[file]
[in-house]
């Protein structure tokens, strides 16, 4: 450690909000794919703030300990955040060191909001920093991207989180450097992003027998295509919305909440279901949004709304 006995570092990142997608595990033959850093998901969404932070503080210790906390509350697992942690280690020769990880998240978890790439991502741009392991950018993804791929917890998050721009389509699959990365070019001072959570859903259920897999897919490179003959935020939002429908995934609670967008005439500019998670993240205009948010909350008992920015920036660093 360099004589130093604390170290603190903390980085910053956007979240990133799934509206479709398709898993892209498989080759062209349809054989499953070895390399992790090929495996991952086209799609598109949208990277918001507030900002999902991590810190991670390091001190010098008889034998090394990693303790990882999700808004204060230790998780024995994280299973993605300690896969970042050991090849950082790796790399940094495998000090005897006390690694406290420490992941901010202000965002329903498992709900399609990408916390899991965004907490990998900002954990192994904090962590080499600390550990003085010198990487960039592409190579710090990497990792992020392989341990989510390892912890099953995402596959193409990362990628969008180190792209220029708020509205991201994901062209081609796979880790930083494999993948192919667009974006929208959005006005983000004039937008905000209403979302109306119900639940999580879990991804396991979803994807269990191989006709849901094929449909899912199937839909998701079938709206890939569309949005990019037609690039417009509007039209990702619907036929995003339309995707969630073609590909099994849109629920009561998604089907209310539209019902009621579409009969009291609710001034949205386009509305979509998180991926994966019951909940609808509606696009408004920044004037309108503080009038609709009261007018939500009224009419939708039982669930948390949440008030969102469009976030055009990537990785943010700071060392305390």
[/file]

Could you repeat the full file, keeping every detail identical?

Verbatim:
[in-house]
């Protein structure tokens, strides 16, 4: 450690909000794919703030300990955040060191909001920093991207989180450097992003027998295509919305909440279901949004709304 006995570092990142997608595990033959850093998901969404932070503080210790906390509350697992942690280690020769990880998240978890790439991502741009392991950018993804791929917890998050721009389509699959990365070019001072959570859903259920897999897919490179003959935020939002429908995934609670967008005439500019998670993240205009948010909350008992920015920036660093 360099004589130093604390170290603190903390980085910053956007979240990133799934509206479709398709898993892209498989080759062209349809054989499953070895390399992790090929495996991952086209799609598109949208990277918001507030900002999902991590810190991670390091001190010098008889034998090394990693303790990882999700808004204060230790998780024995994280299973993605300690896969970042050991090849950082790796790399940094495998000090005897006390690694406290420490992941901010202000965002329903498992709900399609990408916390899991965004907490990998900002954990192994904090962590080499600390550990003085010198990487960039592409190579710090990497990792992020392989341990989510390892912890099953995402596959193409990362990628969008180190792209220029708020509205991201994901062209081609796979880790930083494999993948192919667009974006929208959005006005983000004039937008905000209403979302109306119900639940999580879990991804396991979803994807269990191989006709849901094929449909899912199937839909998701079938709206890939569309949005990019037609690039417009509007039209990702619907036929995003339309995707969630073609590909099994849109629920009561998604089907209310539209019902009621579409009969009291609710001034949205386009509305979509998180991926994966019951909940609808509606696009408004920044004037309108503080009038609709009261007018939500009224009419939708039982669930948390949440008030969102469009976030055009990537990785943010700071060392305390």